Dead Mall Hunting
They are the casualties of competition, the recession and real estate crisis—nearly abandoned malls which have just a handful of stores remaining.
These retro-malls come from a time before massive shopping centers boasted IMAX theaters, ice skating rinks and bowling alleys. It was before big box retailers and outlets became main attractions at the malls.
Wall Street Strategies Equity Research Analyst Brian Sozzi and I went dead mall hunting on a recent spring Saturday. Our destination was my old stomping grounds: the Nanuet Mall about 20 miles from Manhattan.
The Nanuet Mall, which opened in 1969, used to be the only indoor shopping center in Rockland County, New York. I remember when one of its anchor stores used to be a Bamberger's, when the parking lots were packed on weekends, and my first day of selling clothes at the Express.
Now, it's a crumbling shell of its former self. Parking lots have only a handful of cars, water stains dot the ceilings, buckets catch water in empty stores, an entire wing is filled with stores that left years ago and the old Express is vacant.
The mall has been owned by Simon Property Group , the nation's number one shopping mall owner, since 1998. The company may have some buyer's remorse from the purchase. That's the same year The Pyramid Companies opened the Palisades Center a few miles away and stores at the Nanuet Mall started jumping ship for the newer, more impressive mall.
The Palisades Center has become one stop shopping. Its anchor stores include a Lord & Taylor, JC Penney, Target and Macy's (Yes, a second Macy's). It also has a Dave and Buster's, movie theaters including an IMAX, ice skating rink and a bowling alley.
"It's a great example of survival of the fittest unfolding in the consumer spending jungle," said Sozzi.
Even the most successful shopping mall owners have a few bad apples in their portfolios, according to Stifel Nicolaus Retail REIT Analyst Nathan Isbee, who has a "buy" rating on Simon Property Group. Despite stubbornly high unemployment and the popularity of internet shopping, he said overall sales at Simon's malls are strong.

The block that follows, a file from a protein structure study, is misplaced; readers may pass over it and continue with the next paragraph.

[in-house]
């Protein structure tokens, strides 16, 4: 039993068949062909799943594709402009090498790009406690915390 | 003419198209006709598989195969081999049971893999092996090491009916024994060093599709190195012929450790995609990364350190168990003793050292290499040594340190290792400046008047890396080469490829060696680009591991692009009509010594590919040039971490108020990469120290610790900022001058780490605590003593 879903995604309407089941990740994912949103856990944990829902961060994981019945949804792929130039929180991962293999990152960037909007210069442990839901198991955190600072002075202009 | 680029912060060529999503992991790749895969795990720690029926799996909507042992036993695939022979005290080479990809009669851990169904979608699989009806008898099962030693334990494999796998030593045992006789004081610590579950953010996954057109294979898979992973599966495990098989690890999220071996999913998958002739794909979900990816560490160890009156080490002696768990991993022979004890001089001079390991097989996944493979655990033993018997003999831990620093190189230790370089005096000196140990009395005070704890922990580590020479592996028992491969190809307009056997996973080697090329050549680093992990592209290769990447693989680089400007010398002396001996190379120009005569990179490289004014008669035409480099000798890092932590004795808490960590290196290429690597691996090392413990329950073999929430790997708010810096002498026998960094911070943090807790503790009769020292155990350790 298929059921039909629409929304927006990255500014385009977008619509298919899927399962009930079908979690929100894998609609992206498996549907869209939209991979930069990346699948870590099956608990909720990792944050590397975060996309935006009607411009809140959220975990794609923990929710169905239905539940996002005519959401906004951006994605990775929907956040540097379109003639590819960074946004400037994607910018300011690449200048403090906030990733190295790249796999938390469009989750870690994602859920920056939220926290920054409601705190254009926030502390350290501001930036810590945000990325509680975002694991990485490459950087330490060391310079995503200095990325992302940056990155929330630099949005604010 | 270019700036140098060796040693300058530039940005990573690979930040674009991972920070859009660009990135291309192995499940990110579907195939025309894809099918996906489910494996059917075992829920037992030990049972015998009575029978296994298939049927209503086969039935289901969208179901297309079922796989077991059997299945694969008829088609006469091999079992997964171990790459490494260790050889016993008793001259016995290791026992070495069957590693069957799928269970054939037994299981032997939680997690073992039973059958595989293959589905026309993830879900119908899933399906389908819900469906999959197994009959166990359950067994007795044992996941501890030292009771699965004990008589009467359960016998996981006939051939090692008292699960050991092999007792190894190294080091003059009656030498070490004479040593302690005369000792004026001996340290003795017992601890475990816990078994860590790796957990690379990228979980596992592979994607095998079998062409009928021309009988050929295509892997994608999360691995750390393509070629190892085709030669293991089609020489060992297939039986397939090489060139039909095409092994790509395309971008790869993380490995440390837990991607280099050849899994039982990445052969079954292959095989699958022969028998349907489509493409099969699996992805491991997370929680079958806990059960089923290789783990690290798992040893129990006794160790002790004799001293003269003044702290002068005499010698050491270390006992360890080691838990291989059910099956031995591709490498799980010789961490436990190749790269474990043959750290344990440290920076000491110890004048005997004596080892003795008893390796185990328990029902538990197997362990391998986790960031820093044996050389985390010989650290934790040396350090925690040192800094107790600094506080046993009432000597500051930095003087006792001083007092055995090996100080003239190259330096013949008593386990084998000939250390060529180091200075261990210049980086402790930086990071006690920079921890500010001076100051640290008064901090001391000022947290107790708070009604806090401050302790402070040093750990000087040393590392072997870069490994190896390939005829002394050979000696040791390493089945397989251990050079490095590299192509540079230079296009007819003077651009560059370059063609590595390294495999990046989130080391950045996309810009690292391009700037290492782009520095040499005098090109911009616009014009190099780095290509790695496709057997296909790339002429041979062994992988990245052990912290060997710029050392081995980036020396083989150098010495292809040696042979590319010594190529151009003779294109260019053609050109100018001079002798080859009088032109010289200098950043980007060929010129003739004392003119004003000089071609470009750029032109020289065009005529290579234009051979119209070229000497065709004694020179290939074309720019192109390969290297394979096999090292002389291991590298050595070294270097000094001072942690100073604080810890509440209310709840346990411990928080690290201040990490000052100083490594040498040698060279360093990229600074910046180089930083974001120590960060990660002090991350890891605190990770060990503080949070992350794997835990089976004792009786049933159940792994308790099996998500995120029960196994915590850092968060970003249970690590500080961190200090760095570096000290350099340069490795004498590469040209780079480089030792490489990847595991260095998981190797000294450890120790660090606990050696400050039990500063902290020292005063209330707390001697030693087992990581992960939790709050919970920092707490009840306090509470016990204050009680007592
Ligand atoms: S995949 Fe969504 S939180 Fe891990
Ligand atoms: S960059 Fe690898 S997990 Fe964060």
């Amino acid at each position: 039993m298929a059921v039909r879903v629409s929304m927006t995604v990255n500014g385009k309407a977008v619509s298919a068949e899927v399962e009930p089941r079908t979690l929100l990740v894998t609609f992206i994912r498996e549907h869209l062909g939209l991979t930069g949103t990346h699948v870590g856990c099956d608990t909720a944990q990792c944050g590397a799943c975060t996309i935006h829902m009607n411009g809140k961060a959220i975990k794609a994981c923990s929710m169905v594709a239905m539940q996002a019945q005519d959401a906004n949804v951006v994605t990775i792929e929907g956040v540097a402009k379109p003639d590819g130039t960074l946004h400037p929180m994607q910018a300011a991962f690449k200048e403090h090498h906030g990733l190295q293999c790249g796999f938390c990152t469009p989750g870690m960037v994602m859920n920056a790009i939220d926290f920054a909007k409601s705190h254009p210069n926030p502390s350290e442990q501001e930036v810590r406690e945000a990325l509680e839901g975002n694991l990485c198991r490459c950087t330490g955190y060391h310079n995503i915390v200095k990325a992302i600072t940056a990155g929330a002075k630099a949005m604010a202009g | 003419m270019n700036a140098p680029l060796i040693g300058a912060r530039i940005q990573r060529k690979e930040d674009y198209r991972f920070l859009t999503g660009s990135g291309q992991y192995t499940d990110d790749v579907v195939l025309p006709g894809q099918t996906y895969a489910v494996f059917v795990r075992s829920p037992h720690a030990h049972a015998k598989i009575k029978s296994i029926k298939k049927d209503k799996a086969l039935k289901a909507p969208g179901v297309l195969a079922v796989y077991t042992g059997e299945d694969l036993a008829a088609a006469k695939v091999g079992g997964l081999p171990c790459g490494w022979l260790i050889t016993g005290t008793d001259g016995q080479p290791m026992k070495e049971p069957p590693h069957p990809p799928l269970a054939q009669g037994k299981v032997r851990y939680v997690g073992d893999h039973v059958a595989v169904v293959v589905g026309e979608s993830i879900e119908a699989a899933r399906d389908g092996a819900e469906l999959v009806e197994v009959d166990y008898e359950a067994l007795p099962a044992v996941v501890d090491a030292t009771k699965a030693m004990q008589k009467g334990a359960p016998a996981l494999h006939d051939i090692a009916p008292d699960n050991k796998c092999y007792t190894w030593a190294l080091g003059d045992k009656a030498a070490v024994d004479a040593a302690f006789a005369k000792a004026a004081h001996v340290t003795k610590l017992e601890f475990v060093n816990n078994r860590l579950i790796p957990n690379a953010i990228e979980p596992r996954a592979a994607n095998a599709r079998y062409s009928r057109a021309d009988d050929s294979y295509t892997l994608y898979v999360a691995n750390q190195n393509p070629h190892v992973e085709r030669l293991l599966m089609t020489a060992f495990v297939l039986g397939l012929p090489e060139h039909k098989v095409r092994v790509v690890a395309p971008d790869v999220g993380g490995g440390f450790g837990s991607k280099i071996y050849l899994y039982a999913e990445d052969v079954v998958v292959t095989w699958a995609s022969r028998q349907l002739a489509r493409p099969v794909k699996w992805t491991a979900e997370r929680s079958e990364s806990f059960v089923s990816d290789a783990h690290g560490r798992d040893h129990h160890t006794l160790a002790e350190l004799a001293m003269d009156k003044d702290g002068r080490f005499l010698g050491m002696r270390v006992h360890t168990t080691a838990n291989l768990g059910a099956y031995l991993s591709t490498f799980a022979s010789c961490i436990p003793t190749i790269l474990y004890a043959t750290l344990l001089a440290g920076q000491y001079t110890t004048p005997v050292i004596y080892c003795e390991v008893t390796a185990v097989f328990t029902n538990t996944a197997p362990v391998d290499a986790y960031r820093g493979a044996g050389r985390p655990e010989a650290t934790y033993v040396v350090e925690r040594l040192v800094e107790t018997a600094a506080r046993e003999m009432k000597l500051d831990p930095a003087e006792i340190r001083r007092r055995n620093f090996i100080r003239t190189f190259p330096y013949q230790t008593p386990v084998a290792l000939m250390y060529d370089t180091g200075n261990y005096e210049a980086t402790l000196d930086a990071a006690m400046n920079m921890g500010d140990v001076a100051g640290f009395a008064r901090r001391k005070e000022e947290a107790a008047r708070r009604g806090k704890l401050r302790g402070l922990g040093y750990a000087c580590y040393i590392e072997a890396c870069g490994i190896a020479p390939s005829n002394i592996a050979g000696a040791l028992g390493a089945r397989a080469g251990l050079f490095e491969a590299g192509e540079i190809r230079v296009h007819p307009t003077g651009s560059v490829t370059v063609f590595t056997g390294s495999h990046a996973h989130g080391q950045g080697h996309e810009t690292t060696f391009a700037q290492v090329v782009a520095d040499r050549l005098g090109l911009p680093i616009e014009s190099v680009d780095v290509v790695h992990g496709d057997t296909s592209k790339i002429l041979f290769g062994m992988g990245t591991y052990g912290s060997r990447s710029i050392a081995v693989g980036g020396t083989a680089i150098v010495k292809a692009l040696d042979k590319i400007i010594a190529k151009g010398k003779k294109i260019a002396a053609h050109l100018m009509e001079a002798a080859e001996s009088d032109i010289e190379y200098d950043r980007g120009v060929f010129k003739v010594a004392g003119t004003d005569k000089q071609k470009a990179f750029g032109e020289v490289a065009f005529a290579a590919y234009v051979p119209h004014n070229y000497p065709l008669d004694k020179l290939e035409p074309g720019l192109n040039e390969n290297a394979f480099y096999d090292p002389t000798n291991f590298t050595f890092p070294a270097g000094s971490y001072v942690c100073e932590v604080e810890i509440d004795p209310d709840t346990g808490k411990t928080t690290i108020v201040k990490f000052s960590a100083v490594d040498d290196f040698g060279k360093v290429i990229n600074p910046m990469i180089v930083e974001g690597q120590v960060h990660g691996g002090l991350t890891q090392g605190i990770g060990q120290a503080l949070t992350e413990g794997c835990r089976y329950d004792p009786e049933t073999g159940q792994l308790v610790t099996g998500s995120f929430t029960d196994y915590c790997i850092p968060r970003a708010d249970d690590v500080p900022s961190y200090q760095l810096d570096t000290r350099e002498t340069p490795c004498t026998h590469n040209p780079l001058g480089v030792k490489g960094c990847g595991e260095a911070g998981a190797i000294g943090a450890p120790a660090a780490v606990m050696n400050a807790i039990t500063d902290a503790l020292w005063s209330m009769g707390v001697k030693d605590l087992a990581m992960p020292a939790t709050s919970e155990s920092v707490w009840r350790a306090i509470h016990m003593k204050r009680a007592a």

"Simon Property Group's portfolio 93% occupied which is close to an all-time high for them right now," said Isbee. "Nanuet is clearly facing some difficulties, but there is nothing alarming about the fact a mall in Simon's portfolio is facing trouble. It is the natural evolution of any retail center. Some malls will face more competition as neighborhoods and regions change."
A few years ago, before the real estate crisis, there was talk the mall would be to ripped down to make room for an outdoor shopping center with condos. Destruction plans were delayed— that is until now.
So, what's in store for the Nanuet Mall?
Simon Property Group Spokesperson Les Morris said, "We expect to make our formal announcement in the next month or so. We do plan on tearing down the mall and putting up an open air regional center anchored by a Sears, Macy's, a theater and a grocery store."
How this will revive life into where a dead mall lives raises questions such as "They're keeping Macy's even though there's one down the road?" Answers will hopefully come soon.